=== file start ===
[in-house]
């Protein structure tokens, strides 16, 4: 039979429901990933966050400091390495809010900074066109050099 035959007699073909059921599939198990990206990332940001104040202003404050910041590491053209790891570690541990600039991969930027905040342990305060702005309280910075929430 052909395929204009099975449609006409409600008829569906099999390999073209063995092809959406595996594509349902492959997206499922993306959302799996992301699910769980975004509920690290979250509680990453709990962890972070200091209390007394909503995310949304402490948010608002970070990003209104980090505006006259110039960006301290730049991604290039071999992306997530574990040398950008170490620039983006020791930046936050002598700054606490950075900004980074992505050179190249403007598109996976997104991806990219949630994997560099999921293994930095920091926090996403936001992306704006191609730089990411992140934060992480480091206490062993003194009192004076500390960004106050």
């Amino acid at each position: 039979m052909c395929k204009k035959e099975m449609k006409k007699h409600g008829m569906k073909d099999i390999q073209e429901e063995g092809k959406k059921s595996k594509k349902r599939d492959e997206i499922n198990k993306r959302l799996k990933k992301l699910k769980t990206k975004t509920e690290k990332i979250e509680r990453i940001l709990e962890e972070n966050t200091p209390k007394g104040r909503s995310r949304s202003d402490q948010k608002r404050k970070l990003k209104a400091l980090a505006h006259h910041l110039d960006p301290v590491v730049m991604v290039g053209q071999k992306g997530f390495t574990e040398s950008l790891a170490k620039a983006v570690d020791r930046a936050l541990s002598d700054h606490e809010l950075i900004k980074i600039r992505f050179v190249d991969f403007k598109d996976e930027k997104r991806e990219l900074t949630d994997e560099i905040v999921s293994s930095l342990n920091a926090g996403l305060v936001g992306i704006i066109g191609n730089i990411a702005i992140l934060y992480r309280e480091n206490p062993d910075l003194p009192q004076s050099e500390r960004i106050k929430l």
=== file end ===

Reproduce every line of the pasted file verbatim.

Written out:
[in-house]
């Protein structure tokens, strides 16, 4: 039979429901990933966050400091390495809010900074066109050099 035959007699073909059921599939198990990206990332940001104040202003404050910041590491053209790891570690541990600039991969930027905040342990305060702005309280910075929430 052909395929204009099975449609006409409600008829569906099999390999073209063995092809959406595996594509349902492959997206499922993306959302799996992301699910769980975004509920690290979250509680990453709990962890972070200091209390007394909503995310949304402490948010608002970070990003209104980090505006006259110039960006301290730049991604290039071999992306997530574990040398950008170490620039983006020791930046936050002598700054606490950075900004980074992505050179190249403007598109996976997104991806990219949630994997560099999921293994930095920091926090996403936001992306704006191609730089990411992140934060992480480091206490062993003194009192004076500390960004106050």
């Amino acid at each position: 039979m052909c395929k204009k035959e099975m449609k006409k007699h409600g008829m569906k073909d099999i390999q073209e429901e063995g092809k959406k059921s595996k594509k349902r599939d492959e997206i499922n198990k993306r959302l799996k990933k992301l699910k769980t990206k975004t509920e690290k990332i979250e509680r990453i940001l709990e962890e972070n966050t200091p209390k007394g104040r909503s995310r949304s202003d402490q948010k608002r404050k970070l990003k209104a400091l980090a505006h006259h910041l110039d960006p301290v590491v730049m991604v290039g053209q071999k992306g997530f390495t574990e040398s950008l790891a170490k620039a983006v570690d020791r930046a936050l541990s002598d700054h606490e809010l950075i900004k980074i600039r992505f050179v190249d991969f403007k598109d996976e930027k997104r991806e990219l900074t949630d994997e560099i905040v999921s293994s930095l342990n920091a926090g996403l305060v936001g992306i704006i066109g191609n730089i990411a702005i992140l934060y992480r309280e480091n206490p062993d910075l003194p009192q004076s050099e500390r960004i106050k929430l």